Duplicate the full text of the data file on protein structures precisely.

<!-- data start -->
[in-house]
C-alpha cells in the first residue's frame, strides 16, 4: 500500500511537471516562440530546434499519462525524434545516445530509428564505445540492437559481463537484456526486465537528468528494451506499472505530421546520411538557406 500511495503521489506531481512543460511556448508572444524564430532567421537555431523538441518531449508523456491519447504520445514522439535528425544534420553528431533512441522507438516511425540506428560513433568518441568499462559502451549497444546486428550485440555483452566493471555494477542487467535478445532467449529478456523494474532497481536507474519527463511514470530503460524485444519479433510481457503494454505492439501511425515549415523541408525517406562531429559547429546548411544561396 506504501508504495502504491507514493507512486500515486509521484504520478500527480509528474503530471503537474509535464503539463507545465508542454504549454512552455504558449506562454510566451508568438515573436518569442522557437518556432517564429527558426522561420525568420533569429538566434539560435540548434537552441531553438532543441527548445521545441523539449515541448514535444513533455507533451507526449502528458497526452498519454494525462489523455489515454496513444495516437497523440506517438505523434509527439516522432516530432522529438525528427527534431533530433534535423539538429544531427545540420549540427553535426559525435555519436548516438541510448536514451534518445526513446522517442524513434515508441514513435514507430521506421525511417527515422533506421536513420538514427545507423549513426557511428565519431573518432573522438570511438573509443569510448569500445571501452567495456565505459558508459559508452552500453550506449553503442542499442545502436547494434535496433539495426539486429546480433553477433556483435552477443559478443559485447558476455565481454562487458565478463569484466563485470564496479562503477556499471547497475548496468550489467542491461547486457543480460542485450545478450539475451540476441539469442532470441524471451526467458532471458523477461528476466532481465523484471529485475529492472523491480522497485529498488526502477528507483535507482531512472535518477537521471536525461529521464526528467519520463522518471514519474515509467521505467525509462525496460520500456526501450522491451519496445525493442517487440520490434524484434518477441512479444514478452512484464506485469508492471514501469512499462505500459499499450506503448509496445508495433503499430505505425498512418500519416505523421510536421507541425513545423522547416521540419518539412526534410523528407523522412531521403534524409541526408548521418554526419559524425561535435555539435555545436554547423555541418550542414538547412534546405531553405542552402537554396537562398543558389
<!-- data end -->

[in-house]
C-alpha cells in the first residue's frame, strides 16, 4: 500500500511537471516562440530546434499519462525524434545516445530509428564505445540492437559481463537484456526486465537528468528494451506499472505530421546520411538557406 500511495503521489506531481512543460511556448508572444524564430532567421537555431523538441518531449508523456491519447504520445514522439535528425544534420553528431533512441522507438516511425540506428560513433568518441568499462559502451549497444546486428550485440555483452566493471555494477542487467535478445532467449529478456523494474532497481536507474519527463511514470530503460524485444519479433510481457503494454505492439501511425515549415523541408525517406562531429559547429546548411544561396 506504501508504495502504491507514493507512486500515486509521484504520478500527480509528474503530471503537474509535464503539463507545465508542454504549454512552455504558449506562454510566451508568438515573436518569442522557437518556432517564429527558426522561420525568420533569429538566434539560435540548434537552441531553438532543441527548445521545441523539449515541448514535444513533455507533451507526449502528458497526452498519454494525462489523455489515454496513444495516437497523440506517438505523434509527439516522432516530432522529438525528427527534431533530433534535423539538429544531427545540420549540427553535426559525435555519436548516438541510448536514451534518445526513446522517442524513434515508441514513435514507430521506421525511417527515422533506421536513420538514427545507423549513426557511428565519431573518432573522438570511438573509443569510448569500445571501452567495456565505459558508459559508452552500453550506449553503442542499442545502436547494434535496433539495426539486429546480433553477433556483435552477443559478443559485447558476455565481454562487458565478463569484466563485470564496479562503477556499471547497475548496468550489467542491461547486457543480460542485450545478450539475451540476441539469442532470441524471451526467458532471458523477461528476466532481465523484471529485475529492472523491480522497485529498488526502477528507483535507482531512472535518477537521471536525461529521464526528467519520463522518471514519474515509467521505467525509462525496460520500456526501450522491451519496445525493442517487440520490434524484434518477441512479444514478452512484464506485469508492471514501469512499462505500459499499450506503448509496445508495433503499430505505425498512418500519416505523421510536421507541425513545423522547416521540419518539412526534410523528407523522412531521403534524409541526408548521418554526419559524425561535435555539435555545436554547423555541418550542414538547412534546405531553405542552402537554396537562398543558389